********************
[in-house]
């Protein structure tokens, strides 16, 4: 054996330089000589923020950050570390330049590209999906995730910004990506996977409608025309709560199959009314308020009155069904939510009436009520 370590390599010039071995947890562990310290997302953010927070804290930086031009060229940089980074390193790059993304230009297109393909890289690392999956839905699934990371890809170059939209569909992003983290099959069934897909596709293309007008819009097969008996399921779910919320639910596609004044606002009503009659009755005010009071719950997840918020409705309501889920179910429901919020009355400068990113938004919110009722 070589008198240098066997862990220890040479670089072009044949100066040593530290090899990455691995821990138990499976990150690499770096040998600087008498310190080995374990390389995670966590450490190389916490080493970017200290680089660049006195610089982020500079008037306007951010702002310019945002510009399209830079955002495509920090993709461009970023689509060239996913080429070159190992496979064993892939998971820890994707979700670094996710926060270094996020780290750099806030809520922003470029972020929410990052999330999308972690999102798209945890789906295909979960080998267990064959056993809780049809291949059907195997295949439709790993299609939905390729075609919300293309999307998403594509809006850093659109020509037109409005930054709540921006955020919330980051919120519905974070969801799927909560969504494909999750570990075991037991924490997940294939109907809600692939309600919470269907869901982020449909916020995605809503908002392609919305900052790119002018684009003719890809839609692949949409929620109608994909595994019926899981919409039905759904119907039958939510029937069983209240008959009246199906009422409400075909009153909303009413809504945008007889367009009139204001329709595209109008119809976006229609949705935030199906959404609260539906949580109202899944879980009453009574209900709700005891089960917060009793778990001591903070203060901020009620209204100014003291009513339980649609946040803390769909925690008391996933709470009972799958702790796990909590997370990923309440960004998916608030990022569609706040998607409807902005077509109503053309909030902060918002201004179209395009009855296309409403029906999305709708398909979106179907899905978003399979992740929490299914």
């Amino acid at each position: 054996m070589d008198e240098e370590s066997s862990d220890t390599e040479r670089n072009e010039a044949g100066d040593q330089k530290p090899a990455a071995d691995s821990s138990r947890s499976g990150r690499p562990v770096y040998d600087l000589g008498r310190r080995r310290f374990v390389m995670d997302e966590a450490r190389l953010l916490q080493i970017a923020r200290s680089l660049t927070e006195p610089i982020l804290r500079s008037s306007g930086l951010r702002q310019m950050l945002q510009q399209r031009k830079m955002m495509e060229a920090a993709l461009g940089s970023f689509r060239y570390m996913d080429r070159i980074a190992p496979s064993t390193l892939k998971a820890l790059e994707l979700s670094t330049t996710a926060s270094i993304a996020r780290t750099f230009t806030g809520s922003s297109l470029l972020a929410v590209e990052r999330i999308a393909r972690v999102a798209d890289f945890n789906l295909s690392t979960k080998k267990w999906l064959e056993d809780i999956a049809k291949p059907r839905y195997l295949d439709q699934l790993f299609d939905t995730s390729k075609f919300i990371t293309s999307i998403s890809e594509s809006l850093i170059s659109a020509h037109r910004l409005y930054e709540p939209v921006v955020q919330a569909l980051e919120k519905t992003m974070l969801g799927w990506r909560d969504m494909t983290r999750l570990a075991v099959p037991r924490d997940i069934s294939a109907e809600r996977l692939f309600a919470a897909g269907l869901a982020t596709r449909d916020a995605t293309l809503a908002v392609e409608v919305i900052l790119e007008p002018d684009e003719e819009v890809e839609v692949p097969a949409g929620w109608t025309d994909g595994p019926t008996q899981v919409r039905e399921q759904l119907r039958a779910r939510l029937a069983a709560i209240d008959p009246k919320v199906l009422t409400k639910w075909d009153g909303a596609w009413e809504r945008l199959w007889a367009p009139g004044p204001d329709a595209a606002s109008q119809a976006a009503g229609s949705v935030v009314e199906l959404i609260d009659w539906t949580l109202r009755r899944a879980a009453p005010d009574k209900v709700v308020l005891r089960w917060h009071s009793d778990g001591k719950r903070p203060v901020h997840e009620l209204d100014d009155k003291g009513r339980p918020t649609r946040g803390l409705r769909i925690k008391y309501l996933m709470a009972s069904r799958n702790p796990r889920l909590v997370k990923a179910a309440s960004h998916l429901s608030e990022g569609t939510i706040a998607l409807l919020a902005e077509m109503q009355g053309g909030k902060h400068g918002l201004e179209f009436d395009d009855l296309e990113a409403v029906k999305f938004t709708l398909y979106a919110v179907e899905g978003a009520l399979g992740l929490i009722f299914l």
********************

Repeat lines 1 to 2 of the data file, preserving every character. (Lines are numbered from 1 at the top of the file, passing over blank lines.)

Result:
[in-house]
């Protein structure tokens, strides 16, 4: 054996330089000589923020950050570390330049590209999906995730910004990506996977409608025309709560199959009314308020009155069904939510009436009520 370590390599010039071995947890562990310290997302953010927070804290930086031009060229940089980074390193790059993304230009297109393909890289690392999956839905699934990371890809170059939209569909992003983290099959069934897909596709293309007008819009097969008996399921779910919320639910596609004044606002009503009659009755005010009071719950997840918020409705309501889920179910429901919020009355400068990113938004919110009722 070589008198240098066997862990220890040479670089072009044949100066040593530290090899990455691995821990138990499976990150690499770096040998600087008498310190080995374990390389995670966590450490190389916490080493970017200290680089660049006195610089982020500079008037306007951010702002310019945002510009399209830079955002495509920090993709461009970023689509060239996913080429070159190992496979064993892939998971820890994707979700670094996710926060270094996020780290750099806030809520922003470029972020929410990052999330999308972690999102798209945890789906295909979960080998267990064959056993809780049809291949059907195997295949439709790993299609939905390729075609919300293309999307998403594509809006850093659109020509037109409005930054709540921006955020919330980051919120519905974070969801799927909560969504494909999750570990075991037991924490997940294939109907809600692939309600919470269907869901982020449909916020995605809503908002392609919305900052790119002018684009003719890809839609692949949409929620109608994909595994019926899981919409039905759904119907039958939510029937069983209240008959009246199906009422409400075909009153909303009413809504945008007889367009009139204001329709595209109008119809976006229609949705935030199906959404609260539906949580109202899944879980009453009574209900709700005891089960917060009793778990001591903070203060901020009620209204100014003291009513339980649609946040803390769909925690008391996933709470009972799958702790796990909590997370990923309440960004998916608030990022569609706040998607409807902005077509109503053309909030902060918002201004179209395009009855296309409403029906999305709708398909979106179907899905978003399979992740929490299914």